Take the 2-minute tour ×
MathOverflow is a question and answer site for professional mathematicians. It's 100% free, no registration required.

I know that, when $\mathcal{F}$ is a coherent sheaf on a smooth algebraic variety $X$ over a field $k$ equipped with a connection $$ \nabla: \mathcal{F} \to \mathcal{F} \otimes \Omega^1_X, $$ then $\mathcal{F}$ is automatically locally free.

Does this result remain valid when one has a connection with logarithmic singularities along some normal crossings divisor?

Any reference, examples, counter-examples will be appreciated.

share|improve this question
add comment

1 Answer 1

I may be misunderstanding something here, but isn't the following a counterexample?

Consider $X=\mathbb A^1 = Spec(\mathbb C[z])$, with the divisor $D= \{0\}$. Let $\mathcal F$ be the 1-dimensional skyscraper sheaf at $0$. Let $\delta$ denote a non-zero section of the stalk at $0$ (so $z\delta = 0$). The sheaf $\mathcal F$ admits a connection with logarithmic singularities defined by:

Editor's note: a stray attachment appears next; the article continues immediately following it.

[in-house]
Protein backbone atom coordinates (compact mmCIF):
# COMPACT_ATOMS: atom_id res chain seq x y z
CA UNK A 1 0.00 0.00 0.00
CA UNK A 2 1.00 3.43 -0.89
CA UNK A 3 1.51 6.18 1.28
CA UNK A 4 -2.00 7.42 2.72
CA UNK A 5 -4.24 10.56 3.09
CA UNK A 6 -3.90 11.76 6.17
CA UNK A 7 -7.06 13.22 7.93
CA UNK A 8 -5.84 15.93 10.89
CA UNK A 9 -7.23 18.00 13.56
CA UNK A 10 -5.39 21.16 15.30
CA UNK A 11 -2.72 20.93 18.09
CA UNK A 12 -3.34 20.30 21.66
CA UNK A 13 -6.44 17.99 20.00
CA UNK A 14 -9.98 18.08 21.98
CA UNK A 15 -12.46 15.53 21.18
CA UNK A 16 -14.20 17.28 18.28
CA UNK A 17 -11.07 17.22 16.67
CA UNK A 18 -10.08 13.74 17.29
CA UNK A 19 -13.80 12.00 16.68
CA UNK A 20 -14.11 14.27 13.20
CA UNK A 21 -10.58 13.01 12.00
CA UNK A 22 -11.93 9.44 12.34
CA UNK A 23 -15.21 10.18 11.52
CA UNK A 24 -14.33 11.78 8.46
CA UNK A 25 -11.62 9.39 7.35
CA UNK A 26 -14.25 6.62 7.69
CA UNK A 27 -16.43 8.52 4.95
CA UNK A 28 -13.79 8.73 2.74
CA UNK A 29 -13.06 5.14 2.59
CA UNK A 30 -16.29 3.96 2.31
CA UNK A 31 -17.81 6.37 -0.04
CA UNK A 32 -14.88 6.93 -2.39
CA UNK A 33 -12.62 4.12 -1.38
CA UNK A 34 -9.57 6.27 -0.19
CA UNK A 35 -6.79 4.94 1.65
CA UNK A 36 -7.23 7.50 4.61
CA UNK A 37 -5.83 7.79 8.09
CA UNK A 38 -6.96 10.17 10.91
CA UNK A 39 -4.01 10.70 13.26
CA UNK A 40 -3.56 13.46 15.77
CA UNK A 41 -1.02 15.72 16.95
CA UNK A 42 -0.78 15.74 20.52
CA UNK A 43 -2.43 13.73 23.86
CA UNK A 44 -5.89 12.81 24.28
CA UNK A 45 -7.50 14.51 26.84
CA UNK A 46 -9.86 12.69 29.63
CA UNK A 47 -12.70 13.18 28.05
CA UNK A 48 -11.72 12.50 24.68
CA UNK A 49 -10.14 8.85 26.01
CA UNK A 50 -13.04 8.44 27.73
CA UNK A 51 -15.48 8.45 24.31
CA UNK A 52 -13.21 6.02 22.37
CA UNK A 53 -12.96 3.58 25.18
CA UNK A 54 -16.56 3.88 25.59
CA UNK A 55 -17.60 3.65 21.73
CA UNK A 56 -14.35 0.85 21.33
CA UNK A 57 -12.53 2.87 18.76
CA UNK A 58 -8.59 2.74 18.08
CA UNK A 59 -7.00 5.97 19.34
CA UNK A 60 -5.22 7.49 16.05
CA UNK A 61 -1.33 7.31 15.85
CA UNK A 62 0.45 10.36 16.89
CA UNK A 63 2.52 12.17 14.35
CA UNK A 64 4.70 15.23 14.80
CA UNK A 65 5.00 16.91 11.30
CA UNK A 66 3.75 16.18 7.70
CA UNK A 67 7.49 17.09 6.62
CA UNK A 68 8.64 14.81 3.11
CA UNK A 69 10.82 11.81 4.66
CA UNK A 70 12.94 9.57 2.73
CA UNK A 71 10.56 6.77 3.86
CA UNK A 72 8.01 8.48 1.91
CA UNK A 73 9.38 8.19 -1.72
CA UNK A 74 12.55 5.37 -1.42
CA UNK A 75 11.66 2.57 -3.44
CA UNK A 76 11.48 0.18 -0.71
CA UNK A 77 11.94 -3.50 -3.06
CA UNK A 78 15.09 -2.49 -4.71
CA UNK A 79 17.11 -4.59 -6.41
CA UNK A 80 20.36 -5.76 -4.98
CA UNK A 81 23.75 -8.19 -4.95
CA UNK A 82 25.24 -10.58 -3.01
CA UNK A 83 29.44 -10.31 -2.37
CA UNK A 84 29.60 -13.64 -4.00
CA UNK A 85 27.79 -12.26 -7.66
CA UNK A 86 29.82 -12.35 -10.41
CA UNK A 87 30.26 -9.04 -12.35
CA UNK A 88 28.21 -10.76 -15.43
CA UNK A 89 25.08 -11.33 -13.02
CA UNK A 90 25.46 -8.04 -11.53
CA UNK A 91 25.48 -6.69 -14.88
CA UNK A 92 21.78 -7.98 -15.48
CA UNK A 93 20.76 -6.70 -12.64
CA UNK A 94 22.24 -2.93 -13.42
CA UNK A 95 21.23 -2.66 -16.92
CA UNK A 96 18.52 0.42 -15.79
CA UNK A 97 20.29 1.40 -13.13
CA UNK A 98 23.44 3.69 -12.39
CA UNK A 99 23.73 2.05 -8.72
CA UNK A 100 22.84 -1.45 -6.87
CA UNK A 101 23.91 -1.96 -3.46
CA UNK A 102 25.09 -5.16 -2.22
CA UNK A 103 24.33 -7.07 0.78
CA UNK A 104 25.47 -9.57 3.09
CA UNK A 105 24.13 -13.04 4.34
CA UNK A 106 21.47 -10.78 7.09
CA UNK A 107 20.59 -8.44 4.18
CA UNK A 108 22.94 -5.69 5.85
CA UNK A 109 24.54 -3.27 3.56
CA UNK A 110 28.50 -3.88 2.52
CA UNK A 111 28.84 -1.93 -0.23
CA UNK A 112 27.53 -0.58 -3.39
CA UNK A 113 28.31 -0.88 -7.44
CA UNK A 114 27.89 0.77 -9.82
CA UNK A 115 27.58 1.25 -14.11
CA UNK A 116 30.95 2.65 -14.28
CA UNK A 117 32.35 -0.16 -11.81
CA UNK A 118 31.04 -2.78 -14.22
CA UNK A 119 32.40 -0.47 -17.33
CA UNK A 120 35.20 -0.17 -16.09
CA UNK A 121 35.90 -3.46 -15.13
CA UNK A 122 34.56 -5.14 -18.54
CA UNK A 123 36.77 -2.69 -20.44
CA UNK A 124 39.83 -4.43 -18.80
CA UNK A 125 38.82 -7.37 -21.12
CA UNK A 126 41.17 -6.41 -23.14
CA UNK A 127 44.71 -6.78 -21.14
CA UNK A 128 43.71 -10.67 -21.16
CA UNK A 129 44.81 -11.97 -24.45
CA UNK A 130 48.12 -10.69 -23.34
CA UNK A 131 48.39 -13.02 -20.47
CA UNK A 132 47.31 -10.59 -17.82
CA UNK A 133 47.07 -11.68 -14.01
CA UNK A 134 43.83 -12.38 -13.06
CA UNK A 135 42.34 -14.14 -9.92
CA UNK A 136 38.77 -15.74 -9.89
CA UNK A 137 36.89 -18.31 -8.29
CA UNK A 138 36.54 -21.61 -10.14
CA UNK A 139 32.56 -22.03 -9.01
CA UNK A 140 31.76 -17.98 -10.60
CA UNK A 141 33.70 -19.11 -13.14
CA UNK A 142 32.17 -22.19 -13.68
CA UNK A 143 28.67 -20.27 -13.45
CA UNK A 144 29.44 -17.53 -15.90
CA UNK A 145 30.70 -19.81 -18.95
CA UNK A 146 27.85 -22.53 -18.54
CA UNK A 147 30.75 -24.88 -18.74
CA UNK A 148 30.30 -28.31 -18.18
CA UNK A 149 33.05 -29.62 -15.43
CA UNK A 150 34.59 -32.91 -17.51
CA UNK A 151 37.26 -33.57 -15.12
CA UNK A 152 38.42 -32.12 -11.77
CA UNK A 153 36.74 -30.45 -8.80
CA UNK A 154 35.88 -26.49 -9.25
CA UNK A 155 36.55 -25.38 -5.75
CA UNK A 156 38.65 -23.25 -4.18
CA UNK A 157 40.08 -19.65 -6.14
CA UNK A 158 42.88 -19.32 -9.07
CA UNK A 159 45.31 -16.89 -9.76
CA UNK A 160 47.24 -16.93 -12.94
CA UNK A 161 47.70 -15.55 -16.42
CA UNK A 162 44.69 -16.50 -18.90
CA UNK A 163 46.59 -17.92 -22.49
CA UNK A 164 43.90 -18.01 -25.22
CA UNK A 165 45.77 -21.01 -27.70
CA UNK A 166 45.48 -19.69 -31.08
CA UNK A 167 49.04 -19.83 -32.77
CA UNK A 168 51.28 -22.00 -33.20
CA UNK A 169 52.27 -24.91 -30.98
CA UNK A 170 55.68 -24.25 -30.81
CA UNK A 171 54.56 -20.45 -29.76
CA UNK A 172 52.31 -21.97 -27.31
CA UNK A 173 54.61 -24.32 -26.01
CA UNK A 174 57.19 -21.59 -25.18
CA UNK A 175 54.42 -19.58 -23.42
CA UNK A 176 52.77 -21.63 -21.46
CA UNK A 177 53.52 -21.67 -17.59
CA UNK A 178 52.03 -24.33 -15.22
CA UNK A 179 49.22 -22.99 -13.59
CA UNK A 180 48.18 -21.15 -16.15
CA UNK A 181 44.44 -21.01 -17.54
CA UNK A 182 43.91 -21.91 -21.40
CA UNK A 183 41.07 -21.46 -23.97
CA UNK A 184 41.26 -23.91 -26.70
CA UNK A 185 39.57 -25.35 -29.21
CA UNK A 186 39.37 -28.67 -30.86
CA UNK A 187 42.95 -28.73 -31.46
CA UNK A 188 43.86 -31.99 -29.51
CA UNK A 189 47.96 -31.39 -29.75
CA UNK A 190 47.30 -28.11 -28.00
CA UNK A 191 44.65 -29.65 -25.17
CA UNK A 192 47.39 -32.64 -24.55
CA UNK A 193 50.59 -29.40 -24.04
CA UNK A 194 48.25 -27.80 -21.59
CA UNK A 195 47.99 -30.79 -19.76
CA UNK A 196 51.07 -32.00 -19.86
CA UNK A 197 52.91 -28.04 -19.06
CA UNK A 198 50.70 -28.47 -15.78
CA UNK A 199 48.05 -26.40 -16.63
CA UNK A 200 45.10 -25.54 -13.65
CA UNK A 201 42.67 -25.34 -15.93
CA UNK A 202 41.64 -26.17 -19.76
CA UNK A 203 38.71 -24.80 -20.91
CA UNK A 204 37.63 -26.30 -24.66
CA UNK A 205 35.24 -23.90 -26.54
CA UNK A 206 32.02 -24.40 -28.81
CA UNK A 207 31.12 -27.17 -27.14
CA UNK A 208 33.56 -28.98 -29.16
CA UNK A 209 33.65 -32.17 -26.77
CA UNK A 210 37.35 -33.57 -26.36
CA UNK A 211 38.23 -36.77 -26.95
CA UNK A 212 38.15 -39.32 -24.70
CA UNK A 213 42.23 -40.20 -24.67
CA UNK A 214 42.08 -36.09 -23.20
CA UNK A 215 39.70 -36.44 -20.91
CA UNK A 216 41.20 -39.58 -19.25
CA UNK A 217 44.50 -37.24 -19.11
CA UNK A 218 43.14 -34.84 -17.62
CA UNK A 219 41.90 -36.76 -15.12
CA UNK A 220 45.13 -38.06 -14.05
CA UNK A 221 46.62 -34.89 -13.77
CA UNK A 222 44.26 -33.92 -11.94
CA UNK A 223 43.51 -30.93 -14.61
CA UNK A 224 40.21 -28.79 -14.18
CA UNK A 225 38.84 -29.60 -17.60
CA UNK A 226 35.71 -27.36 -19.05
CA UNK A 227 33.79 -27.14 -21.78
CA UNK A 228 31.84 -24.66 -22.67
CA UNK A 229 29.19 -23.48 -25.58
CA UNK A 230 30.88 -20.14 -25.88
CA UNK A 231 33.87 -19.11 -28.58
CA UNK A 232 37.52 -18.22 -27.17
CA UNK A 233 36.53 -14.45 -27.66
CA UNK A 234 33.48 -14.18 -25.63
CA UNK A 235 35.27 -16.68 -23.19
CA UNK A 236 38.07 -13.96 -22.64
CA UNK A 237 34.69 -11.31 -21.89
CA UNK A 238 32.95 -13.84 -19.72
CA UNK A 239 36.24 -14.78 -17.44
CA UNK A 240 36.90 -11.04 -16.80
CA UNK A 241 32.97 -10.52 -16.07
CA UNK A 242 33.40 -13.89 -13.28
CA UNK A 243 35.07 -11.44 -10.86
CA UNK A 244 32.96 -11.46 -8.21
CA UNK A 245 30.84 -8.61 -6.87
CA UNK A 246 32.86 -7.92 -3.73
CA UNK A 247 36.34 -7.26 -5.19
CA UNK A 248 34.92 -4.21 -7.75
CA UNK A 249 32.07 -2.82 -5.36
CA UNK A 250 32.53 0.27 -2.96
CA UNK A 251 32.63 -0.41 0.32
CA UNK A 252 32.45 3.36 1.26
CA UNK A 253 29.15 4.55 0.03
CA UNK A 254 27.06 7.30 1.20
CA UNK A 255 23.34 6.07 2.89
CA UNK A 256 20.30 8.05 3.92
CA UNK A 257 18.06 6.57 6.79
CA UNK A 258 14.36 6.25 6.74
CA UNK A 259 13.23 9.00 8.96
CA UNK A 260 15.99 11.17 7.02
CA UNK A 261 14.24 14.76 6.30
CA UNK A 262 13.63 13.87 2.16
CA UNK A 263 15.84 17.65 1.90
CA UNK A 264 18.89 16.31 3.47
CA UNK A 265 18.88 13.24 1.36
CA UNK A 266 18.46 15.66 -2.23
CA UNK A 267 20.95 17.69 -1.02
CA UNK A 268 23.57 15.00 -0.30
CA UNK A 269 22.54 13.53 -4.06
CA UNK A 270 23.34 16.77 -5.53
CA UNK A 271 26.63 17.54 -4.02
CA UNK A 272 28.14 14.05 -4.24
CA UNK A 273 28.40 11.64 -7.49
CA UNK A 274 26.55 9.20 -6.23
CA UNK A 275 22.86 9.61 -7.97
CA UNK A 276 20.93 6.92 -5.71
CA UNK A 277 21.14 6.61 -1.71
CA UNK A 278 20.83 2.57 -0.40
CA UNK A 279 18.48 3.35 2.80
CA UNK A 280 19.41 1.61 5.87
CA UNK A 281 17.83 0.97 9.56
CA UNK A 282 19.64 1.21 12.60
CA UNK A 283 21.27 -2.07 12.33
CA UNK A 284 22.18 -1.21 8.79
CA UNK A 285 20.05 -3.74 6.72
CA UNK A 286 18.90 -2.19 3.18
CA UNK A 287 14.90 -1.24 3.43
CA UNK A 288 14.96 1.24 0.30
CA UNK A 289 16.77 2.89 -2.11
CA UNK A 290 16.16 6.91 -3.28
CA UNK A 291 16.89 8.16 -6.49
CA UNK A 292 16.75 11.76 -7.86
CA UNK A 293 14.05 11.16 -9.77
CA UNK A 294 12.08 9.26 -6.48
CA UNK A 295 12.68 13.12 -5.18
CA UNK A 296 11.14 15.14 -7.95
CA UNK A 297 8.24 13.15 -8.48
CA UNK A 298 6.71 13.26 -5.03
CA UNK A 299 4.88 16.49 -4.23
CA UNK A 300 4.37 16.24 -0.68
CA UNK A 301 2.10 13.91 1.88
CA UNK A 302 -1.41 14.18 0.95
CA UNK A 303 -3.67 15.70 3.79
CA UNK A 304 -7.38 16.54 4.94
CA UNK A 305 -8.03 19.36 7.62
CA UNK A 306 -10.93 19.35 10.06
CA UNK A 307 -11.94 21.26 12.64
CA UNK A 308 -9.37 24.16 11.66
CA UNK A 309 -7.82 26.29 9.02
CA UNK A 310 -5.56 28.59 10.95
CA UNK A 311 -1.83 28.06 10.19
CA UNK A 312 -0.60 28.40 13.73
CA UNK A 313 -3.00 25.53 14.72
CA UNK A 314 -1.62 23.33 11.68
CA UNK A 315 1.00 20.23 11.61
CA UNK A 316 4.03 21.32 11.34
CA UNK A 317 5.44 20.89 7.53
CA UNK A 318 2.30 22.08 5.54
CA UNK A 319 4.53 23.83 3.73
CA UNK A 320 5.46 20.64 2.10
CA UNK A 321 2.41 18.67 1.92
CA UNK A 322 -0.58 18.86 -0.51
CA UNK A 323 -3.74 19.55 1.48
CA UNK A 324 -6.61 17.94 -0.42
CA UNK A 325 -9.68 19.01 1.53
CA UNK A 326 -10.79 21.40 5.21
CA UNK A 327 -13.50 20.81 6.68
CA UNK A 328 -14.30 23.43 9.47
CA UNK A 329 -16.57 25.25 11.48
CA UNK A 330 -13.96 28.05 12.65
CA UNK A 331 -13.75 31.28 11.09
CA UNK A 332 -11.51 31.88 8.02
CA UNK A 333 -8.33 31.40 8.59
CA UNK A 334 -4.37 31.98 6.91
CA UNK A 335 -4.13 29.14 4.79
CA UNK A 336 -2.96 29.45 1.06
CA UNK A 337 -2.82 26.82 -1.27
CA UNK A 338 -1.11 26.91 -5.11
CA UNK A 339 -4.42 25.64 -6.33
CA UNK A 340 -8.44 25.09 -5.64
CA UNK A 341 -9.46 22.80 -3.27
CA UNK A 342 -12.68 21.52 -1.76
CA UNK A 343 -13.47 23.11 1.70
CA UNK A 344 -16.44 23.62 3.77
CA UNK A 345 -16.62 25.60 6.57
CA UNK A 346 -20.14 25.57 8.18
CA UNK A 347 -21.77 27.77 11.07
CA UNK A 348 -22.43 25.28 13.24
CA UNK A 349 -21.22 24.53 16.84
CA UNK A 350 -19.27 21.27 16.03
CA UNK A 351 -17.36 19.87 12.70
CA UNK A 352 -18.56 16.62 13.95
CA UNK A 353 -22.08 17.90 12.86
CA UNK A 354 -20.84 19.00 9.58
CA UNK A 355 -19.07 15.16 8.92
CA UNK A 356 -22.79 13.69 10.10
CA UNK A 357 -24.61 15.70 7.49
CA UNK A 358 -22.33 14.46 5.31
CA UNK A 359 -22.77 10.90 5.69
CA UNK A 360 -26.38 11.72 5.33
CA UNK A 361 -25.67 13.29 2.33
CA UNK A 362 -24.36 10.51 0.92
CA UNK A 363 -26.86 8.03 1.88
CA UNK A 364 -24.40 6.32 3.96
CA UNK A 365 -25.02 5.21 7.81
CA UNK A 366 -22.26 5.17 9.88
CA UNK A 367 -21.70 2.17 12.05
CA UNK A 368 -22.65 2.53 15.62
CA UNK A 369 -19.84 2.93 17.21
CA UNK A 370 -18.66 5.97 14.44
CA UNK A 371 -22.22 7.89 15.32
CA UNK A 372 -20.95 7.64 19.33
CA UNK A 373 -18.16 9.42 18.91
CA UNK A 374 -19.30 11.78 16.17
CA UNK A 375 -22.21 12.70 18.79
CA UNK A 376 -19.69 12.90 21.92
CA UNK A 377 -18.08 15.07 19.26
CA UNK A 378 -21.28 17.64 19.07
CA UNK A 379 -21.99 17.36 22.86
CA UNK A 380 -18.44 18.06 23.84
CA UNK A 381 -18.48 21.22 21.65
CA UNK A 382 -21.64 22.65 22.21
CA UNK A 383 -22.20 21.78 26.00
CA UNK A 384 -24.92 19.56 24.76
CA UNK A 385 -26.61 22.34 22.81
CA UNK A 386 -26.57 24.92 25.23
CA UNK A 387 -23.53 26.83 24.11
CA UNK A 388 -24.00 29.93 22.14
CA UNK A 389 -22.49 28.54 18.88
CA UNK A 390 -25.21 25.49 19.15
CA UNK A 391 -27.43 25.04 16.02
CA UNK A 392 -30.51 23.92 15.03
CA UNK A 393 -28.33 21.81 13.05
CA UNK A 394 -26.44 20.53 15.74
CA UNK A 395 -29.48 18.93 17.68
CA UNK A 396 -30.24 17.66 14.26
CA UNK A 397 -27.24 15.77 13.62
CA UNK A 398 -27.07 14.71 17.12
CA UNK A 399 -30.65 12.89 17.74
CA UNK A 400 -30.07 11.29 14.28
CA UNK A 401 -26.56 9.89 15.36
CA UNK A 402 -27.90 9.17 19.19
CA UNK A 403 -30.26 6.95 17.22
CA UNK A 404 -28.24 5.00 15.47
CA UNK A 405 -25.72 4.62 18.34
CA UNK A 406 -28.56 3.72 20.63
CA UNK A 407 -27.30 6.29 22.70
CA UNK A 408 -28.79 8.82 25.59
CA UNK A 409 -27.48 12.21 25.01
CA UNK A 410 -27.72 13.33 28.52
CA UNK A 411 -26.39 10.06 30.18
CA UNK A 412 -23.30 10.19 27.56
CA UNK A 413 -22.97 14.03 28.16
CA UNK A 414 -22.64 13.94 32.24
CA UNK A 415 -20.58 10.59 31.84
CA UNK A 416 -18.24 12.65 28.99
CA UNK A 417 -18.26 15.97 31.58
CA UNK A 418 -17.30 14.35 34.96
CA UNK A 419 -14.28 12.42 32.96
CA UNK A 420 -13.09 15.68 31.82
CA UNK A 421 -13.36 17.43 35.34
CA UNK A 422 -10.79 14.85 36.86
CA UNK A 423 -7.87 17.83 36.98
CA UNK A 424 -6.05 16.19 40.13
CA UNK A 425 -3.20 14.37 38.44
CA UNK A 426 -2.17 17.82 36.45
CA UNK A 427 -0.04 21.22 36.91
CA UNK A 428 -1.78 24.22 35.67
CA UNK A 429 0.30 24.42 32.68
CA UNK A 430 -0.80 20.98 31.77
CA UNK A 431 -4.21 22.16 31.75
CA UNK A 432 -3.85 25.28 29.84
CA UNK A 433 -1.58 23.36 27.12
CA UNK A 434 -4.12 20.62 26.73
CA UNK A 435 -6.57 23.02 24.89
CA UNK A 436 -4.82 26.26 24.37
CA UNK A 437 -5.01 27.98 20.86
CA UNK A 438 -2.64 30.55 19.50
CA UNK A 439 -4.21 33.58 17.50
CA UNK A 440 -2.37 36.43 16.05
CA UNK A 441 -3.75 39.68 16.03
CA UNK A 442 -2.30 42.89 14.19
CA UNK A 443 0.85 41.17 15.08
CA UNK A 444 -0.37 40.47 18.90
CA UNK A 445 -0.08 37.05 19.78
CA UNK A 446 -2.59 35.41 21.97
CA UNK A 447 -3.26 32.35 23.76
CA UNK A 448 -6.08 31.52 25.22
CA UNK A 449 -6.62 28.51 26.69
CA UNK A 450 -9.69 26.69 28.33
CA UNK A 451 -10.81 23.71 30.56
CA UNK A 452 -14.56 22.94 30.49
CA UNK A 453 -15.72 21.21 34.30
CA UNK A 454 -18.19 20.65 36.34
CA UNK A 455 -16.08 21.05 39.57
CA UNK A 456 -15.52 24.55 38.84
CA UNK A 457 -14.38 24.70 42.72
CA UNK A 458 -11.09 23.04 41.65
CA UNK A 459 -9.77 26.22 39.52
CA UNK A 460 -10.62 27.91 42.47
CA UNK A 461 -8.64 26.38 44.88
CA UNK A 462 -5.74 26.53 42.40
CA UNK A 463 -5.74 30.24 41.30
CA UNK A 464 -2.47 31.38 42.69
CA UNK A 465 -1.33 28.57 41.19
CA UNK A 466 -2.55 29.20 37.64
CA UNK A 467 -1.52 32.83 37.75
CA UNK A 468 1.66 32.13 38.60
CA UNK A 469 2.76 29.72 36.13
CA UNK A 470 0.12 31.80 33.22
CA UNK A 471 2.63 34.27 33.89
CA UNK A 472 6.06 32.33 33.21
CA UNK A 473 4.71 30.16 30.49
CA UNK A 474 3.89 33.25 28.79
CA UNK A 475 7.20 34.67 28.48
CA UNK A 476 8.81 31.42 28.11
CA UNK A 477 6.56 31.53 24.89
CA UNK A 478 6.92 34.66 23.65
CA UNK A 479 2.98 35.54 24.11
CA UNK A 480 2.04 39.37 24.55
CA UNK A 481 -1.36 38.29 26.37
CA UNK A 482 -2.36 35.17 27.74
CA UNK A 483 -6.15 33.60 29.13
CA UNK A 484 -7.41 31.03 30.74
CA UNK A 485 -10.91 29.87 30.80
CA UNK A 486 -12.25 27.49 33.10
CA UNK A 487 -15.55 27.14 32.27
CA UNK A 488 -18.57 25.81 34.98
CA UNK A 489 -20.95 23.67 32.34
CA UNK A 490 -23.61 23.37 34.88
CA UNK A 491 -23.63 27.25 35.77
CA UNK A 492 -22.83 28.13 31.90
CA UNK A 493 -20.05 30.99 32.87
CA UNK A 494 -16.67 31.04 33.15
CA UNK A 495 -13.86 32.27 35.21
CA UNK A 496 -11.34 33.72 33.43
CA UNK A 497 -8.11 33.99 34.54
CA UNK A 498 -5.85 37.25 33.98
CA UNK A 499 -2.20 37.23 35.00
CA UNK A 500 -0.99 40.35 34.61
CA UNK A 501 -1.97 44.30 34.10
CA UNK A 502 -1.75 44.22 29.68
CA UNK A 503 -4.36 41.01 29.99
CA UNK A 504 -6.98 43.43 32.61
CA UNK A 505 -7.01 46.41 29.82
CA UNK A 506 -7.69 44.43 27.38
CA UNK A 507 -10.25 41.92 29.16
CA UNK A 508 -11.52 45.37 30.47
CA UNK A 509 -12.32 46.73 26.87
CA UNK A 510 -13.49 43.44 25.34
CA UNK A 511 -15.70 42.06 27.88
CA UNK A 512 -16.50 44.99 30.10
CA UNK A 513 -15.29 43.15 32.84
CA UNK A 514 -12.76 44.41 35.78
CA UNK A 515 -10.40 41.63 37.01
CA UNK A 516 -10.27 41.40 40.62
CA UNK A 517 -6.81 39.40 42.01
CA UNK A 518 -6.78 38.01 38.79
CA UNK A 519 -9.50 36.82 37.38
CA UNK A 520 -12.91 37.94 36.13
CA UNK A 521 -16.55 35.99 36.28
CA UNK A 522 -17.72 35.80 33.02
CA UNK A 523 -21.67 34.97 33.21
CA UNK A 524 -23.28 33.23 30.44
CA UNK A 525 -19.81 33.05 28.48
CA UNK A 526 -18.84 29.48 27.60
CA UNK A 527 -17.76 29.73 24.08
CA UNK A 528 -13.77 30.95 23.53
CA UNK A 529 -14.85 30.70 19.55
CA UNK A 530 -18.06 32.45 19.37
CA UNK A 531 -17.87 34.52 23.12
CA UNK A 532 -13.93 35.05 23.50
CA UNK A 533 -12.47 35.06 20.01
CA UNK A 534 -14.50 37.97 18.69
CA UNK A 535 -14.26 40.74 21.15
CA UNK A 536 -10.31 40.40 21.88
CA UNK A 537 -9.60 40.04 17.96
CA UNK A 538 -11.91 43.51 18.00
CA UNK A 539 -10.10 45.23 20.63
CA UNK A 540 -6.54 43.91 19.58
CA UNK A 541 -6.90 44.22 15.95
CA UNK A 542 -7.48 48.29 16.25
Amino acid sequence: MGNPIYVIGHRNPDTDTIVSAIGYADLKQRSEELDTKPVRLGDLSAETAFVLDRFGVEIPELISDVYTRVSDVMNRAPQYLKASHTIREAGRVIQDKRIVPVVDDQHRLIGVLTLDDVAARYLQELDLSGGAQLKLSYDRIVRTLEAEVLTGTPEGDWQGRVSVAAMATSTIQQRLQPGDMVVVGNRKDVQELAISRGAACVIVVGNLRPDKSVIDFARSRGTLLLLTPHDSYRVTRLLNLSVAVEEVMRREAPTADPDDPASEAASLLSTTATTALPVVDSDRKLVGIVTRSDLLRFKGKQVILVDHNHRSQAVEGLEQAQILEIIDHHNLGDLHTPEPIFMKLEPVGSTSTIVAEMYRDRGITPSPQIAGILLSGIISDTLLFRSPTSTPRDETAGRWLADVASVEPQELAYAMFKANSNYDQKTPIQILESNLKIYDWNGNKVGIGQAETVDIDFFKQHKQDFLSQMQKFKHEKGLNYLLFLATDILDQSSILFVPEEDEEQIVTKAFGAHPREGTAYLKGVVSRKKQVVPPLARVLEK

$$ \nabla (\delta) = - \delta \otimes \frac{dz}{z}.$$

But $\mathcal F$ is certainly not locally free (I am really thinking of $\mathcal F$ as a lattice inside the $D$-module of delta functions at $0$).

share|improve this answer
2  
Yes, this is the standard counterexample. –  S. Carnahan Jun 28 '13 at 2:42
add comment

Your Answer

 
discard

By posting your answer, you agree to the privacy policy and terms of service.

Not the answer you're looking for? Browse other questions tagged or ask your own question.